Risk Management Magazine

Search for Articles

Poor Choices

Poor Choices

15th Military Intelligence Battalion (Aerial Exploitation)
116th Military Intelligence Brigade
Fort Hood, Texas

Author’s note: The following event happened during the initial fielding of a Shadow platoon. This accident could have been prevented if members of the crew had performed their duties at the expected level and if proper crew coordination was utilized.

The Shadow platoon conducted their initial training from January to May and, due to the entire platoon being straight from advanced individual training, the experience level was minimal at best. This was a Monday through Friday event for the duration of the training period, and we were being trained by civilian contractors. The accident happened because of an error that was made during the time when maintenance crews assemble the aircraft and prep it for preflight.

The day started as normal as most days did during this time we spent in the field. Upon arrival at the site, the maintenance crew split off to assemble and prep the first aircraft for flight. The operators split off to conduct their power-up procedures. Initially, everything started out normal with no hiccups. Then, some childish behavior, followed by a lack of crew coordination, started at the walk-around of the aircraft and carried through the preflight and into launch.

During the walk-around, the aircraft operator, payload operator and crew chief decided they would have fun with this flight and change some of the words they used during the preflight checks and engine run-up procedures. Once the preflight started, the AO would make his calls to the CE and use different lingo for things like “Clear for Total Sticks” and others along those lines. You can use your imagination to figure out some of the words that were used in place of “clear” and “sticks.”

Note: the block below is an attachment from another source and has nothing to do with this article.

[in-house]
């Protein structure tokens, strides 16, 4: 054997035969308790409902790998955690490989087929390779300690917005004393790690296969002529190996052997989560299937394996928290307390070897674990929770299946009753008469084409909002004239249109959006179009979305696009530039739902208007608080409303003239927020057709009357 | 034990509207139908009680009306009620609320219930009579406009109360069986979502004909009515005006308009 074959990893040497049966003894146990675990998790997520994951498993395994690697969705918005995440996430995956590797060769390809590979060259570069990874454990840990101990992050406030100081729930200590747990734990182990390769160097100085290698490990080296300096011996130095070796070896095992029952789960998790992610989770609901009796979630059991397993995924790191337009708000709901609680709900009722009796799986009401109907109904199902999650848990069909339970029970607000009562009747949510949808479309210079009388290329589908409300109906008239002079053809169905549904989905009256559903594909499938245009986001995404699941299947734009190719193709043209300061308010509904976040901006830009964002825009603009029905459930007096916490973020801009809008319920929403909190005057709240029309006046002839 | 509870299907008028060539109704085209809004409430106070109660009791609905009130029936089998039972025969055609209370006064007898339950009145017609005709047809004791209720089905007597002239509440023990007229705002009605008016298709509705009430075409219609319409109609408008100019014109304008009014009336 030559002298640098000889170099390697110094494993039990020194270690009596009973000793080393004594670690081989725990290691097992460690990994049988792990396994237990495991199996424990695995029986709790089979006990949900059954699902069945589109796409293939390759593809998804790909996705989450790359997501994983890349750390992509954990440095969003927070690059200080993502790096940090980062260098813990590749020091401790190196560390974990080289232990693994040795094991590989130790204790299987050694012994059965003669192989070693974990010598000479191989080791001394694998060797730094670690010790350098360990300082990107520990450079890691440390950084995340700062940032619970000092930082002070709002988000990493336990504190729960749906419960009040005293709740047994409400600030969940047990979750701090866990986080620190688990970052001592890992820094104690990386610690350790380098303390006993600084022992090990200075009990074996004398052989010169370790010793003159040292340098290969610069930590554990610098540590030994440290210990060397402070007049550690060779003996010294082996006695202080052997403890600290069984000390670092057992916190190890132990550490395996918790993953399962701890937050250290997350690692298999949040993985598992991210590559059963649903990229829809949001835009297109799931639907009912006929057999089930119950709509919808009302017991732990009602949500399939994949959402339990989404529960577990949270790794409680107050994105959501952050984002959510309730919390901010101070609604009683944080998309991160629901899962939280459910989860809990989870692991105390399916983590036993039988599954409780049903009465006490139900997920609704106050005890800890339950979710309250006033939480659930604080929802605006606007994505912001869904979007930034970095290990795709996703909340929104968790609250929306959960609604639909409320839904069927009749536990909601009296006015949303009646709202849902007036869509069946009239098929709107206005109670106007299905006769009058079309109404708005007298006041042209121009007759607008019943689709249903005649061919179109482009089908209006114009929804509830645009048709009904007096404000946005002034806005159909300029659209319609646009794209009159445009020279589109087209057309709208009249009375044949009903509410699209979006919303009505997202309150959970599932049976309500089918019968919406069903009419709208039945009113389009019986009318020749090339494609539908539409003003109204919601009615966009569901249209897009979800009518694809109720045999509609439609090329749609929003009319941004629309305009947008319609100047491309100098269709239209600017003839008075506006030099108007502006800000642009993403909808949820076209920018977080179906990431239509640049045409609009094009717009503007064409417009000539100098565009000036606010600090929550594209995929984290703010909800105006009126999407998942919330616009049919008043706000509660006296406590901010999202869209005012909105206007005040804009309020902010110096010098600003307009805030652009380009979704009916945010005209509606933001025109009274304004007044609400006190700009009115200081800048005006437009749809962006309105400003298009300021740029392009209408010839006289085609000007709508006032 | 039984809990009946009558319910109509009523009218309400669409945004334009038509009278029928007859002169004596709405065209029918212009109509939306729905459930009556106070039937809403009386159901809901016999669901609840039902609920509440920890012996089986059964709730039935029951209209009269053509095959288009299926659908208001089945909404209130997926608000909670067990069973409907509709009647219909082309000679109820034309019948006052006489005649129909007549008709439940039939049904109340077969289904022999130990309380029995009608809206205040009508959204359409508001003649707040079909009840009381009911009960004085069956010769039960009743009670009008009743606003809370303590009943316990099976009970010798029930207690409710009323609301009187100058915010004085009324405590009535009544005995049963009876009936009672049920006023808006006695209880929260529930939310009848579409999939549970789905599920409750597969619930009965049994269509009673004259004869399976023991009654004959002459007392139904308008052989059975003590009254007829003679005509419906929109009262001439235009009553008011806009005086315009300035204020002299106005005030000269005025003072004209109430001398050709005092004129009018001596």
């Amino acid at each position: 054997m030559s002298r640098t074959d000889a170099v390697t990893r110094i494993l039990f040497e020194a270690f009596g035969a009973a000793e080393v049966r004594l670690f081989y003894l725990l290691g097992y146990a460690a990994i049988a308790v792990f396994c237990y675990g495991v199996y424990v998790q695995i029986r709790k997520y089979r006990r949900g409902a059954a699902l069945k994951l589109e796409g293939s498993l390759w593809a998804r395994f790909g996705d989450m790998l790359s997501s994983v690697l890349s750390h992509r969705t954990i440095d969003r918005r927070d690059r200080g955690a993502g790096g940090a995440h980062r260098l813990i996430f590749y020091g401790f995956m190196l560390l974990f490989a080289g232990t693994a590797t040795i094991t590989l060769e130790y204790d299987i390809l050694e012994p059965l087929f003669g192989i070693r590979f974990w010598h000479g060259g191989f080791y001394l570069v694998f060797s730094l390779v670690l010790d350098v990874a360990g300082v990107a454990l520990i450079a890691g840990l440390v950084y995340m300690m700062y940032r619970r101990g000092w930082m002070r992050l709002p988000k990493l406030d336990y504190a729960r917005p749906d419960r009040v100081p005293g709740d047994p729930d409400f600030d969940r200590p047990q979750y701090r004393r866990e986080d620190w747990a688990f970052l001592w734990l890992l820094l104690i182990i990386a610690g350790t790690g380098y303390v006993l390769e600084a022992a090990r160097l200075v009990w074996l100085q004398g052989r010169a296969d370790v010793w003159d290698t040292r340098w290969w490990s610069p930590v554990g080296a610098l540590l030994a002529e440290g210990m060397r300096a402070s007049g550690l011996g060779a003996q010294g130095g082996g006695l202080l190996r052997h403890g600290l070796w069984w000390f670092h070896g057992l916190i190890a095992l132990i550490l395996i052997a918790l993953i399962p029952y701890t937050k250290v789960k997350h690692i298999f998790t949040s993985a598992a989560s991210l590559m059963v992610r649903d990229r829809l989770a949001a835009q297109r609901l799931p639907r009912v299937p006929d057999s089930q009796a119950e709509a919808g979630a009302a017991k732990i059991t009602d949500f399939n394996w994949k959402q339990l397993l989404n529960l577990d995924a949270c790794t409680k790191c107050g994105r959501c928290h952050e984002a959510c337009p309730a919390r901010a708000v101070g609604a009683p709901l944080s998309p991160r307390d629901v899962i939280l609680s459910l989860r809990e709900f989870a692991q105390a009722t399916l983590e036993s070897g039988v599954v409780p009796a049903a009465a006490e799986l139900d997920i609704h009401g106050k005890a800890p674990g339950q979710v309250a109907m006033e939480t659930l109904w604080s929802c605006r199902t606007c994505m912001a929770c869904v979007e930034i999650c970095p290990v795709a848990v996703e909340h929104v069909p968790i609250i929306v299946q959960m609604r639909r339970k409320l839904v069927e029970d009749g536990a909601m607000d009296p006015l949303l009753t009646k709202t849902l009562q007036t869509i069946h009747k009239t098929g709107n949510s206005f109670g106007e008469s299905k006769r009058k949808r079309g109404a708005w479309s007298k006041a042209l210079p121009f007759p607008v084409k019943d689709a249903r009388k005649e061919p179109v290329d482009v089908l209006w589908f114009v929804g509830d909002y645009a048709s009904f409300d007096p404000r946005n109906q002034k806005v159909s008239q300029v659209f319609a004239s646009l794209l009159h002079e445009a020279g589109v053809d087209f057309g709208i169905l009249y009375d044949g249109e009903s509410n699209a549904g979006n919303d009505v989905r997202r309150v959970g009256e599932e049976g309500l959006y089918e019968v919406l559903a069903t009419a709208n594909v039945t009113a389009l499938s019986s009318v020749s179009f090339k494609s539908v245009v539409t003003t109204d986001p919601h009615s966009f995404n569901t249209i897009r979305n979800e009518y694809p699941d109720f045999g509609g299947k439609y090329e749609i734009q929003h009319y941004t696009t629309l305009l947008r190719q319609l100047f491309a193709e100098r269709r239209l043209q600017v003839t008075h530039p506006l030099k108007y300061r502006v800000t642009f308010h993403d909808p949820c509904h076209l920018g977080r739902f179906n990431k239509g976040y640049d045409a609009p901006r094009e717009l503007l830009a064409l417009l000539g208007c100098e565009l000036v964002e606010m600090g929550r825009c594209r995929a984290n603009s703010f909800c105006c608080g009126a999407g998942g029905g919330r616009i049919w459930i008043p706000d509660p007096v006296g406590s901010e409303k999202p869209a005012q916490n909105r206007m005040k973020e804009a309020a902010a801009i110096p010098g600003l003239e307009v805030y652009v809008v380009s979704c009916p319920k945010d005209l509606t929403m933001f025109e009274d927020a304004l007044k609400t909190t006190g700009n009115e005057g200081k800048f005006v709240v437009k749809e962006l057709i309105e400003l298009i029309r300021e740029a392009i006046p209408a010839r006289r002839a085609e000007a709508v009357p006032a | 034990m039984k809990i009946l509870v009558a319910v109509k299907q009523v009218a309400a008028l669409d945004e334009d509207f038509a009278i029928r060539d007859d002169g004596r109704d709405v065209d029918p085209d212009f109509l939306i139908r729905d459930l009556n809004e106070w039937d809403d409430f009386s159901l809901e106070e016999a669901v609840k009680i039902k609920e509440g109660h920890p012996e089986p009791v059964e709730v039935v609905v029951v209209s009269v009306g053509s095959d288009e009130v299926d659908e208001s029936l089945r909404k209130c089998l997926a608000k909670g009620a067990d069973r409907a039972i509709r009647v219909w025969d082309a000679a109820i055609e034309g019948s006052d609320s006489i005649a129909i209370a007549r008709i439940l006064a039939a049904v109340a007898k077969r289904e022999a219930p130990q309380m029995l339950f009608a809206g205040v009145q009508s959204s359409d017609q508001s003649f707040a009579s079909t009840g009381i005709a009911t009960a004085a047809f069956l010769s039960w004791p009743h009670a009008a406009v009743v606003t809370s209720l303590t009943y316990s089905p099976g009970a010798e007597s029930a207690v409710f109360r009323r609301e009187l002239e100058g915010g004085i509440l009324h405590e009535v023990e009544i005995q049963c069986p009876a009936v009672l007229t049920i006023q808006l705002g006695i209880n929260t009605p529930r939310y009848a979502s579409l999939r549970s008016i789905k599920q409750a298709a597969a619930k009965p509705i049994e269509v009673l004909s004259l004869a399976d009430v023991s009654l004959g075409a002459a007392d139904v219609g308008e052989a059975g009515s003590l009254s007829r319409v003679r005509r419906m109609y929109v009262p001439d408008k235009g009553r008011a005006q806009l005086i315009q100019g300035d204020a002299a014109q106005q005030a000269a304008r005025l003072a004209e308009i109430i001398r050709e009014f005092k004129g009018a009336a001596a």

Unfortunately, no one who had a radio did anything to stop this, which is where the lack of crew coordination came into play. During a step where you check all of the surfaces of the aircraft, there was a slight failure of the aileron, but it wasn’t addressed because of the goofing around. This came back to bite everyone in the end.

They continued to cut up throughout the entire preflight checks and engine start-up and run-up procedures. When it was time for the AC to launch, the PO called the CE. Instead of using the correct lingo of, “Countdown 5,4,3,2,1, launch, launch, launch,” the PO said, “5,4,3,2,1, blastoff,” and the CE launched the AC.

Immediately upon launch, the right aileron failed, causing an uncontrolled flight which ultimately led to the AC crashing at the end of the runway. Needless to say, when the playback made its way through the investigation board process and the audio was heard, it didn’t turn out well for many people.

The biggest lesson learned here is we should always follow proper procedures and avoid goofing around during important modes of flight or preparing for flight. Simple items that could have been seen if everyone was being serious could have prevented this Shadow from crashing because they would have noticed the anomaly during the preflight checks of the aileron. The lack of crew coordination comes from no one stepping in during the entire process and making those individuals stop and perform the steps to standard.

There is obviously a time to be serious and a time to goof around. Anything dealing with important phases of flight certainly isn’t the time to not follow procedures.

  • 24 July 2016
  • Author: Army Safety
  • Number of views: 1210
  • Comments: 0